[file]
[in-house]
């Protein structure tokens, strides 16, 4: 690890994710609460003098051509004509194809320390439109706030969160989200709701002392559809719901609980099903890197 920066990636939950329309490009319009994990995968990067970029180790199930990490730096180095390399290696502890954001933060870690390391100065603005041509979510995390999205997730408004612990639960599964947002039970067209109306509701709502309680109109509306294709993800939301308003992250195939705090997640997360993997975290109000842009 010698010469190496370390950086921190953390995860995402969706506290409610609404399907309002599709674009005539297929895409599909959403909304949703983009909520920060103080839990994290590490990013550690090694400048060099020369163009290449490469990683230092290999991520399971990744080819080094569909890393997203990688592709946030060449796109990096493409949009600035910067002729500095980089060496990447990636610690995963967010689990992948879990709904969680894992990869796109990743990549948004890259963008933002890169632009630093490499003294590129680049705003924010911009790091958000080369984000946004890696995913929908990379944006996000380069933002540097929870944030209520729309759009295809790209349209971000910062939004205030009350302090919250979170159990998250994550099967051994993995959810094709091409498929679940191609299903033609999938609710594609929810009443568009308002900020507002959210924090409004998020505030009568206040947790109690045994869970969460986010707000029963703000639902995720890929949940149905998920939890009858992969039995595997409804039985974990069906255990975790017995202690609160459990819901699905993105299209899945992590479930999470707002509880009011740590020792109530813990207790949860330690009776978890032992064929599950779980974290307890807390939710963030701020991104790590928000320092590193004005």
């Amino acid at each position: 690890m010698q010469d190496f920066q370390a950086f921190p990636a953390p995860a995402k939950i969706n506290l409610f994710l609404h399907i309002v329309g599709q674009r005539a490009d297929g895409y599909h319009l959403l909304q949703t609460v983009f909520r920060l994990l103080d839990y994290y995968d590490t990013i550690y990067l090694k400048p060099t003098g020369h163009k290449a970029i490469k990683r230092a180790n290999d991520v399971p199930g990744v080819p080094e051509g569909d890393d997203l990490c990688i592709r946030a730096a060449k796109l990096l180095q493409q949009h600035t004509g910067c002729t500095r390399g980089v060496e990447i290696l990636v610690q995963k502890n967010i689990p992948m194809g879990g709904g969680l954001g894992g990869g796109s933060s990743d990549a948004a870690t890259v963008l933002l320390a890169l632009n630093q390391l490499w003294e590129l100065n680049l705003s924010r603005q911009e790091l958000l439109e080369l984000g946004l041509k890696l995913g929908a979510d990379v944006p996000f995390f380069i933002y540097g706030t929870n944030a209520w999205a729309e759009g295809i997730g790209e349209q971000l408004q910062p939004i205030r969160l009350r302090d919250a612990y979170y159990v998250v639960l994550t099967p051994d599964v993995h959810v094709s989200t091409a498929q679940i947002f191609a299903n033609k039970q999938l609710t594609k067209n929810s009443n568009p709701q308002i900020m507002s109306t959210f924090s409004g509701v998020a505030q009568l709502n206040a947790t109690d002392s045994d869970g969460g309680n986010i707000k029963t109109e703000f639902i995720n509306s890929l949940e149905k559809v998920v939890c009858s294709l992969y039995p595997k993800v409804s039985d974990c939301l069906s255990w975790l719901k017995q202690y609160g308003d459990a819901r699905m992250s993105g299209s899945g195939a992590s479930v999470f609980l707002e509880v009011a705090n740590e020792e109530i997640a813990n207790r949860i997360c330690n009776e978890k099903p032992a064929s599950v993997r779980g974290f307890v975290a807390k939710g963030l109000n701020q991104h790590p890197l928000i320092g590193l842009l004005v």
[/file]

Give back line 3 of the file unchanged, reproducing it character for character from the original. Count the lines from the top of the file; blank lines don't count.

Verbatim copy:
């Amino acid at each position: 690890m010698q010469d190496f920066q370390a950086f921190p990636a953390p995860a995402k939950i969706n506290l409610f994710l609404h399907i309002v329309g599709q674009r005539a490009d297929g895409y599909h319009l959403l909304q949703t609460v983009f909520r920060l994990l103080d839990y994290y995968d590490t990013i550690y990067l090694k400048p060099t003098g020369h163009k290449a970029i490469k990683r230092a180790n290999d991520v399971p199930g990744v080819p080094e051509g569909d890393d997203l990490c990688i592709r946030a730096a060449k796109l990096l180095q493409q949009h600035t004509g910067c002729t500095r390399g980089v060496e990447i290696l990636v610690q995963k502890n967010i689990p992948m194809g879990g709904g969680l954001g894992g990869g796109s933060s990743d990549a948004a870690t890259v963008l933002l320390a890169l632009n630093q390391l490499w003294e590129l100065n680049l705003s924010r603005q911009e790091l958000l439109e080369l984000g946004l041509k890696l995913g929908a979510d990379v944006p996000f995390f380069i933002y540097g706030t929870n944030a209520w999205a729309e759009g295809i997730g790209e349209q971000l408004q910062p939004i205030r969160l009350r302090d919250a612990y979170y159990v998250v639960l994550t099967p051994d599964v993995h959810v094709s989200t091409a498929q679940i947002f191609a299903n033609k039970q999938l609710t594609k067209n929810s009443n568009p709701q308002i900020m507002s109306t959210f924090s409004g509701v998020a505030q009568l709502n206040a947790t109690d002392s045994d869970g969460g309680n986010i707000k029963t109109e703000f639902i995720n509306s890929l949940e149905k559809v998920v939890c009858s294709l992969y039995p595997k993800v409804s039985d974990c939301l069906s255990w975790l719901k017995q202690y609160g308003d459990a819901r699905m992250s993105g299209s899945g195939a992590s479930v999470f609980l707002e509880v009011a705090n740590e020792e109530i997640a813990n207790r949860i997360c330690n009776e978890k099903p032992a064929s599950v993997r779980g974290f307890v975290a807390k939710g963030l109000n701020q991104h790590p890197l928000i320092g590193l842009l004005v």